APEX: Color-coded Maps, Lists, and Loops

Growing from a Salesforce Admin to a DevAdmin entailed getting familiar with APEX and doing exercises that simulated real-world business problems. To get a better grasp of APEX, I asked a friend to help me design a customized curriculum and come up with practice questions. On a side note, although there are many resources out there that teach you APEX the standard way (think CS101 in school), learning a new programming language and its gotchas with an experienced software engineer would tremendously help build your skills.

During our teaching sessions, my friend noticed that I had some difficulties in understanding two topics: JSON parsing (if you’ve done it in APEX, you know how convoluted it is) and anything that involved iterations over Maps and Lists. For the former, he provided a very easy method to dissect the JSON document into its corresponding APEX types

To help me with the latter, he showed me a cool way to visualize how the different variables and types are connected. This technique proved useful when I had to add/modify other people’s code.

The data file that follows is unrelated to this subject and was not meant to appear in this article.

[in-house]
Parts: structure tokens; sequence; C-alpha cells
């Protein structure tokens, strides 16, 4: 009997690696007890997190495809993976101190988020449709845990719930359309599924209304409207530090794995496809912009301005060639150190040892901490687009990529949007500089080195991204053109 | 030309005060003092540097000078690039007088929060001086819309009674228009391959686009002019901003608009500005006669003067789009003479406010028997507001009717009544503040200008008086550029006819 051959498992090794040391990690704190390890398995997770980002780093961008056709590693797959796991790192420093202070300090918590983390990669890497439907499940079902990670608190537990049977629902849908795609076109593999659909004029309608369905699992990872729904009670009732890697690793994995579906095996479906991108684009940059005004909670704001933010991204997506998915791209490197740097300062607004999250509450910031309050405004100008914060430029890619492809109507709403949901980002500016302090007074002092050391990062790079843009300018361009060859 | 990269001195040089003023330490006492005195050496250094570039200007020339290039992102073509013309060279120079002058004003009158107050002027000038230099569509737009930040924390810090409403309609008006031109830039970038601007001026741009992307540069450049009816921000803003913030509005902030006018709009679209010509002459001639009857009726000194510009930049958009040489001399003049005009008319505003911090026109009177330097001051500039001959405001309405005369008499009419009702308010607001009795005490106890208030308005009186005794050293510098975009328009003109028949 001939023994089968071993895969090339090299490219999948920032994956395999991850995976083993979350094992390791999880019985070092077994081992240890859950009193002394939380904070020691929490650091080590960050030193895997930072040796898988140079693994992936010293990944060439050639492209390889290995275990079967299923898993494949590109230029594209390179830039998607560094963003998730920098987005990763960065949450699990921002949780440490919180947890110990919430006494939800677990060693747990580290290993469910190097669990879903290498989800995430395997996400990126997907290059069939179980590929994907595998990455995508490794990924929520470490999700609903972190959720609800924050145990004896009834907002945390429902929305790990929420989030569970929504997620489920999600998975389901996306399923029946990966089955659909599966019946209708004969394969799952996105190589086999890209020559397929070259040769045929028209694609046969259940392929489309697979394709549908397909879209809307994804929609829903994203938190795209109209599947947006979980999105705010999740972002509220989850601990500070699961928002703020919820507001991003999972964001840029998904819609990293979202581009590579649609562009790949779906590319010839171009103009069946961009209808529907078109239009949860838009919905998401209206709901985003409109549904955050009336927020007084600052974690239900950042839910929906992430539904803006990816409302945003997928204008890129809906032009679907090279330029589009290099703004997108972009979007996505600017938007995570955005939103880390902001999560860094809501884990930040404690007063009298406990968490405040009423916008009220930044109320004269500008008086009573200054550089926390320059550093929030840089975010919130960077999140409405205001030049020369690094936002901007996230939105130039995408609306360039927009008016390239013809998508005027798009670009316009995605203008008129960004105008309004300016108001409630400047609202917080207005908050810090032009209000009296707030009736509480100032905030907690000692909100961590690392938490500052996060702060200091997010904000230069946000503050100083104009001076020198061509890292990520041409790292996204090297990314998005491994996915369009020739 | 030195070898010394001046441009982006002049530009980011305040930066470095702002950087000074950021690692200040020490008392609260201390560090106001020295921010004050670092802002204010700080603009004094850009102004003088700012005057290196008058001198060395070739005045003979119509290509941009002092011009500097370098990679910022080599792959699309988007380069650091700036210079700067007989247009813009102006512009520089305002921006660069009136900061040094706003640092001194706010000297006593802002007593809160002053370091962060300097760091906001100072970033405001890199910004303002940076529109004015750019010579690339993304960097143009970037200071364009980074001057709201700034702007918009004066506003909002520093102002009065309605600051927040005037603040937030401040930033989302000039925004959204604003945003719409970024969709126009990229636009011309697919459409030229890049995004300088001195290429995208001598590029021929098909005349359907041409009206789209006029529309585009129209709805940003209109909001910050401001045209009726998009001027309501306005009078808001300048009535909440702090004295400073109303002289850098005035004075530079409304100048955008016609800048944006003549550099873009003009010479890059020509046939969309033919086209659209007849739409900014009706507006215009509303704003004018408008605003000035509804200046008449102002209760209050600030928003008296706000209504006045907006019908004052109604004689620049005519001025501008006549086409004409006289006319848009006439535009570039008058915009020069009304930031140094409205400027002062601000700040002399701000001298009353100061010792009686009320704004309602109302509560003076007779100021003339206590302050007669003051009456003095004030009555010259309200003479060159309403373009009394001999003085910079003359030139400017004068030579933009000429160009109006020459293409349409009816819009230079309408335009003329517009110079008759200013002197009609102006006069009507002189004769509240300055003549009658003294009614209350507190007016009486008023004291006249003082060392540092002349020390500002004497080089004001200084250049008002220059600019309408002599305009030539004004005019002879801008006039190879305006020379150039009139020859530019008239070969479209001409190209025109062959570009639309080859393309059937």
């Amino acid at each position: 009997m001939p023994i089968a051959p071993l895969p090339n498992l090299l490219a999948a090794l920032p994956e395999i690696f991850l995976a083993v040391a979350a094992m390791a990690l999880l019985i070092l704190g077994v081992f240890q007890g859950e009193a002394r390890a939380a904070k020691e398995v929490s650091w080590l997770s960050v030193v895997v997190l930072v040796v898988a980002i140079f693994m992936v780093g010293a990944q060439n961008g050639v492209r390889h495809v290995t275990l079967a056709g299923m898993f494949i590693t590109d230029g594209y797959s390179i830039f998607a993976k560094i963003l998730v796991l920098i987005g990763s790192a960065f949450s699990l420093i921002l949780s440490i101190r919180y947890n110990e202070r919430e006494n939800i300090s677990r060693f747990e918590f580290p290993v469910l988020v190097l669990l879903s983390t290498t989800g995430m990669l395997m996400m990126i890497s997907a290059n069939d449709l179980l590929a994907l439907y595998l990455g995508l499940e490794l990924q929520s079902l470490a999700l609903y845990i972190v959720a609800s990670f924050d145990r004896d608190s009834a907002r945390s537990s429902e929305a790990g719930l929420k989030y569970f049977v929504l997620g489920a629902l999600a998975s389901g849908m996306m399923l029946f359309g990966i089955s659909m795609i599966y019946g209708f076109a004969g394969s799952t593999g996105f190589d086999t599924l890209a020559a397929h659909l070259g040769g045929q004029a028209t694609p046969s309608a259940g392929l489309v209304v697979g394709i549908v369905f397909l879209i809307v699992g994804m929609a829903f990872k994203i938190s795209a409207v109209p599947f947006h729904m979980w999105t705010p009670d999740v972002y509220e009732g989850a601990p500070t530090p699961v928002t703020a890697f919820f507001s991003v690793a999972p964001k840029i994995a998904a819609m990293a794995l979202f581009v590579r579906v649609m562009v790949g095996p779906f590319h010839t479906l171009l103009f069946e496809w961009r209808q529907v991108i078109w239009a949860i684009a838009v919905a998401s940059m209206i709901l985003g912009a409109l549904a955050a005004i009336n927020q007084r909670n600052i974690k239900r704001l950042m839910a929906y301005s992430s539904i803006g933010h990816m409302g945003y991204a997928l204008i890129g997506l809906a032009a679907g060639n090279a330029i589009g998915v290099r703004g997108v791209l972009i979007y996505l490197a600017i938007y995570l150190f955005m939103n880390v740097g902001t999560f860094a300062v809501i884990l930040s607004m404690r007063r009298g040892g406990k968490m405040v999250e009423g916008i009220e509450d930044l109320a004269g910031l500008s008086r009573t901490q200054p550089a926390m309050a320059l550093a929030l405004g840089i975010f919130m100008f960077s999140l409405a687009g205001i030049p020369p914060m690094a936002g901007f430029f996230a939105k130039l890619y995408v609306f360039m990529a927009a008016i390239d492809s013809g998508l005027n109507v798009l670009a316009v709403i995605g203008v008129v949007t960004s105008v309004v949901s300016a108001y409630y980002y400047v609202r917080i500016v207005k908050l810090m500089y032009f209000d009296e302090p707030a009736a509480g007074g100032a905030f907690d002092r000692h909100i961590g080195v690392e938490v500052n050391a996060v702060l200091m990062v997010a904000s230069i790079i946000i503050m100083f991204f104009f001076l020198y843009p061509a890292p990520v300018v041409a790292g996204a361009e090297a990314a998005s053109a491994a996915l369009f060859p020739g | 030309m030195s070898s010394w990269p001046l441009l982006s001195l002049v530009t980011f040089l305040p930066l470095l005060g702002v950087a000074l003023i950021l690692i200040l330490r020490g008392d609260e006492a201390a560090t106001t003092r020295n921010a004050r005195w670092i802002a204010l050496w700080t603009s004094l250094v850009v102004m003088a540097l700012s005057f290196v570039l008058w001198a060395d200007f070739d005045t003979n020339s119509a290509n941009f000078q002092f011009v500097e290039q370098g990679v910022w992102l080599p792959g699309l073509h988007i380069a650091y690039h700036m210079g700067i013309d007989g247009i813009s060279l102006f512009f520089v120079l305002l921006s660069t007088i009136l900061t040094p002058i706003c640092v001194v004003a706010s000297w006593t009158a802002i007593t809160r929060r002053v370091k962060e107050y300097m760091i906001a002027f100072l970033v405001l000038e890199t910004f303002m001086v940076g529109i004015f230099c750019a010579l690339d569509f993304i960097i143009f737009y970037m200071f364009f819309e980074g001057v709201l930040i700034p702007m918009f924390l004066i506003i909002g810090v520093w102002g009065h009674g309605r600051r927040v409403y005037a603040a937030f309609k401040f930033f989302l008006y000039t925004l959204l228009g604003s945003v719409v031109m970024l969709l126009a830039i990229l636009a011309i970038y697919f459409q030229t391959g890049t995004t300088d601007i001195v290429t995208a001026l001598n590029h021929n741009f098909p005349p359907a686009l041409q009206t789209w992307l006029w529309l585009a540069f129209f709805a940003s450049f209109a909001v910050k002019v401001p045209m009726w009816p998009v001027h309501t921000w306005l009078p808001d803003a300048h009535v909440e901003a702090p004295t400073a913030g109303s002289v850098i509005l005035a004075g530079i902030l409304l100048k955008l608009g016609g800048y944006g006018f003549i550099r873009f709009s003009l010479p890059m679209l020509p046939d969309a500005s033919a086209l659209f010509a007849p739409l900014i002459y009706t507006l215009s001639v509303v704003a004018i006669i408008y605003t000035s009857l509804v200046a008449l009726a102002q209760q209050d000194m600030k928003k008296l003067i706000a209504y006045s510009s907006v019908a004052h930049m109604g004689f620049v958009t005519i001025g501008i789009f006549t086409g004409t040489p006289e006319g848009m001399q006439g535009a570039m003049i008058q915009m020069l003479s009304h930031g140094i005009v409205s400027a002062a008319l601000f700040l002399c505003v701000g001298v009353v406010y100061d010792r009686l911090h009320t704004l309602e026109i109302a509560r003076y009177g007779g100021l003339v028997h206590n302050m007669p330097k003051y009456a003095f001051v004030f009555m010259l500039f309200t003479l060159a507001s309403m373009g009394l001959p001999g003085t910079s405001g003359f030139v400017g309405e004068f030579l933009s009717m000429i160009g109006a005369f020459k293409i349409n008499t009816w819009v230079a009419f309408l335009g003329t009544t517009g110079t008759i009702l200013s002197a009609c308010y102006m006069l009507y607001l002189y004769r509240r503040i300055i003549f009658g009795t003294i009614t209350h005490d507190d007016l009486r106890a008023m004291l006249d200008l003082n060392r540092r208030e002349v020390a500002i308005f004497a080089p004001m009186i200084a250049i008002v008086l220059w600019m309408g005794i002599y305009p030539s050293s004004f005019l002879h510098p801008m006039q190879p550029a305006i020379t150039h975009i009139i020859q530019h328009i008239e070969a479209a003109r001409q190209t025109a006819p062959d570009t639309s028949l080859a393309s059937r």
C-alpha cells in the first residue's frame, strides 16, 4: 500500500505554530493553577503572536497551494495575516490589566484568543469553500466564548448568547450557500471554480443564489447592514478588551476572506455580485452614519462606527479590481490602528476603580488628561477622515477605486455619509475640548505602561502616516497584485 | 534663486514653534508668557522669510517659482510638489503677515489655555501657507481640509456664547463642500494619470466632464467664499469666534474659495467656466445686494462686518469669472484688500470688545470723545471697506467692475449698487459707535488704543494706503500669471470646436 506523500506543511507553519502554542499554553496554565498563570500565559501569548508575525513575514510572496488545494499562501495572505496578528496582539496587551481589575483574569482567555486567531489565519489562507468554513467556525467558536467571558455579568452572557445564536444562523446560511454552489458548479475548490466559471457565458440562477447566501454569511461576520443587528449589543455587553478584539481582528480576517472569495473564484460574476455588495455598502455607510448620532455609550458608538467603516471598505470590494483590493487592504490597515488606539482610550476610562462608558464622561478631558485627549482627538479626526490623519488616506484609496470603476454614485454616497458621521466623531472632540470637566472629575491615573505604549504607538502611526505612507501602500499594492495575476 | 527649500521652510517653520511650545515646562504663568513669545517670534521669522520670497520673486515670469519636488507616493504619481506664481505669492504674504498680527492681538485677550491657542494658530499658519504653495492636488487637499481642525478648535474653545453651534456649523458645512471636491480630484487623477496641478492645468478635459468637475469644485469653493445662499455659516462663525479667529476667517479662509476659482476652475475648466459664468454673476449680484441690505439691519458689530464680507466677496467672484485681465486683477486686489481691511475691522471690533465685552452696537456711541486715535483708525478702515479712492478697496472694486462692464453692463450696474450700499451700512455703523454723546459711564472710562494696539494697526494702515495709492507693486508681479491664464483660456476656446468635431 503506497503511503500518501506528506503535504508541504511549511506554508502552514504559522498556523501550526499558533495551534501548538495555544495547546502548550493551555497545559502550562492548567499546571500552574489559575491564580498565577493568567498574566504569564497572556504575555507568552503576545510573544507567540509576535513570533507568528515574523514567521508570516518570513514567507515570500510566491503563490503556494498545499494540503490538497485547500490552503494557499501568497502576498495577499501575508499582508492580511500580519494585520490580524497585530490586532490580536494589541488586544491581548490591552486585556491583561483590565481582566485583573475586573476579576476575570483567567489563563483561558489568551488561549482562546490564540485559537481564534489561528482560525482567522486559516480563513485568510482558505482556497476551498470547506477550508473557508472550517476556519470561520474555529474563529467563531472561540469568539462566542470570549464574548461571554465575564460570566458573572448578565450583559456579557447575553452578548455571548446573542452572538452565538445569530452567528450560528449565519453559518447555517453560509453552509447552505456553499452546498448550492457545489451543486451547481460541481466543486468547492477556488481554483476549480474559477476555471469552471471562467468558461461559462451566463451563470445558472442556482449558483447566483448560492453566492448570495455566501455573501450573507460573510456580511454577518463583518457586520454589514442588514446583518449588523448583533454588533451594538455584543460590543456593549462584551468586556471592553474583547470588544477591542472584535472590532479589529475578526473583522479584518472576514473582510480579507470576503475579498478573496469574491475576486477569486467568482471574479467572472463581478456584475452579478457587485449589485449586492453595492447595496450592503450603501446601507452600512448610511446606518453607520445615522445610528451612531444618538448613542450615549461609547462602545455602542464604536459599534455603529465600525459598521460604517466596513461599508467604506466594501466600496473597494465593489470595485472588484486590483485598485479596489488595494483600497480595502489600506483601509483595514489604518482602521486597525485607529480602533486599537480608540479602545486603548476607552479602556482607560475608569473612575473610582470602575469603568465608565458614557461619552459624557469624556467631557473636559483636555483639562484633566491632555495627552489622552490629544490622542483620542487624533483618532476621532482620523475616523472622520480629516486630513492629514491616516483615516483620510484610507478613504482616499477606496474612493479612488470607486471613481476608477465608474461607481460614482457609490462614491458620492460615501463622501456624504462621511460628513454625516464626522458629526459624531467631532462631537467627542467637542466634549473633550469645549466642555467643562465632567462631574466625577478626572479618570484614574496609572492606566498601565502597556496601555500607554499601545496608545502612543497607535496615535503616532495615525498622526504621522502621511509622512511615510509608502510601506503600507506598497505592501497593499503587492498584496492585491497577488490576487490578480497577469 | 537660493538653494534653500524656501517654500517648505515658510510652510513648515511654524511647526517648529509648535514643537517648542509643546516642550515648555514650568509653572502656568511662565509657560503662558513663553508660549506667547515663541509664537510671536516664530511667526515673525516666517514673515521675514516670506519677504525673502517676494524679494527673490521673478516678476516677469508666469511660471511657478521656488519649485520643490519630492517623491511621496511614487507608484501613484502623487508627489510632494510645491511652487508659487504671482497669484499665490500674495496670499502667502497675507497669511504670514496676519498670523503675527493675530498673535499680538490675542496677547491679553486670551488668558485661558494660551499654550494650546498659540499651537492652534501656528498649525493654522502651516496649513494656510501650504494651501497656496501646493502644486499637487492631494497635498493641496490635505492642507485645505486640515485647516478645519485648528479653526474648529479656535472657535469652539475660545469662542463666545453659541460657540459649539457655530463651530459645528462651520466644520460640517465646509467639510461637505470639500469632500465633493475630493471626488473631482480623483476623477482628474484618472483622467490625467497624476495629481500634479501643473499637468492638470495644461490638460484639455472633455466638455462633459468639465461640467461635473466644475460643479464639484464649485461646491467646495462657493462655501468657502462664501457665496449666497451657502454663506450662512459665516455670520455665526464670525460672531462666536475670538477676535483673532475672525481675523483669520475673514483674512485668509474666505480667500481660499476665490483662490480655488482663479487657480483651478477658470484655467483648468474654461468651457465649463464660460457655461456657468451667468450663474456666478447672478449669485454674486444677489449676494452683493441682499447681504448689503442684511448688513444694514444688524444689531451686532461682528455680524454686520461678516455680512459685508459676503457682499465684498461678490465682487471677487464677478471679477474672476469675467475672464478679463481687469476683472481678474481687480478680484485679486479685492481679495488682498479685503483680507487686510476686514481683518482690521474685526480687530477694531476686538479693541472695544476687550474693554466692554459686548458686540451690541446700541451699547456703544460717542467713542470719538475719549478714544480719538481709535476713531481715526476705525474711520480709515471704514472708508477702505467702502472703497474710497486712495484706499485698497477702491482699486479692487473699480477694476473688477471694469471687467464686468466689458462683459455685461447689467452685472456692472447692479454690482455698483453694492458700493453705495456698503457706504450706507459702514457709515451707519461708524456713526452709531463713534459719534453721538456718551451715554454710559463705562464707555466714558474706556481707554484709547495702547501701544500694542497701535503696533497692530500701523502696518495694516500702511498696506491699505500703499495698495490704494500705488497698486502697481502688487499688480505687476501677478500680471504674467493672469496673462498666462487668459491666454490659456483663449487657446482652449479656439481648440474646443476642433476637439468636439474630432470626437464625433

Let’s start with defining a variable of type List which stores Accounts (this is the Salesforce Account Object).

List<Account> myList = new List<Account>();

Let’s iterate over the list to find the Account with the Name equal to “Visual”.

In the same context, a slightly more “advanced” example:

Now, let’s create the color map for the examples above:


For the second example, let’s define a variable of type Map where the key is of type String and the value is of type String as well.

Map<String, String> myMap = new Map <String, String> ();

Let’s iterate over the map and find the key for which the value is equal to “Visual”:


Now, let’s put together a color map for Maps:


Finally, now that I have shown a color map for Lists and Maps, let’s create a color map for when you need to use both Maps and Lists.


Over time, with more experience, it will become more natural to you, but if you’re just starting out with APEX development, I hope that this method will help to get a more solid understanding of how to iterate over maps and lists and will prevent you from doing silly bugs like I did  🙂


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